The Independent newspaper goes so far as to suggest it is “The Year of the Curator”, which suggests that curators have a stronger influence in shaping what we know about art than the artists who create it. A change in the system of endorsement was also reflected by the increase in webmasters included on the list. It seems that technology now also plays a significant part in disseminating notions of what “art” is.

Profession 2008 vs. 2009

Professions in the list: 2008 vs. 2009

Questions of power

So who gets to be on the list and how they do they get there? ArtReview explains that its entrants are ranked as follows:

” [It is] a combination of influence over the production of art internationally, sheer financial clout (although in these times that’s no longer such a big factor) and activity in the previous 12 months – criteria which encompass artists, of course, as well as collectors, gallerists and curators.”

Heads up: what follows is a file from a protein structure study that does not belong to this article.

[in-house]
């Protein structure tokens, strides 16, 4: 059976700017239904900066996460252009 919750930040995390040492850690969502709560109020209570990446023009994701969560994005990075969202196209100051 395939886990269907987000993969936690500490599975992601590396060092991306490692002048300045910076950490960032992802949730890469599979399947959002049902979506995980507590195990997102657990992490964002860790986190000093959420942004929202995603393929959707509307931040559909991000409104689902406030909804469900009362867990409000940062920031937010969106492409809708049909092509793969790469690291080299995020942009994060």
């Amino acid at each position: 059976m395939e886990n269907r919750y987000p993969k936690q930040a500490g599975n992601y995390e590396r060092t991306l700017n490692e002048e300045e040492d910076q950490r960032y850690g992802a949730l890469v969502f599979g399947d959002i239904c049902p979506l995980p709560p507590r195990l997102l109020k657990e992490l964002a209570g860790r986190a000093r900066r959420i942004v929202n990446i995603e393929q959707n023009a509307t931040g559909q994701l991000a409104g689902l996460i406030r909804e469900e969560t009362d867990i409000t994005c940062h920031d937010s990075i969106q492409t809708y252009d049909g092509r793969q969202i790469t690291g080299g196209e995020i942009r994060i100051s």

That said, it still remains ambiguous as to what exactly it takes in order to get a mention in the Power 100. For example, how does ArtReview compare the merits of two entirely different professions? How do they rank success when success in the art world is often based solely on a system of endorsement? In other words: how is power in art defined? Perhaps future lists will provide us with more answers to such questions, or at least continue to prompt us to reflect on who really is in charge of the art world.

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Posted in Business of art, Collectors, Critic, Curators, Gallerists/dealers, Lists, Professionals, Recession | Tagged: , , , , , , , , , , , | 1 Comment »

Contemporary art market in Asia now bigger than US for first time says Artprice

Posted by artradar on November 11, 2009


ASIAN ART MARKET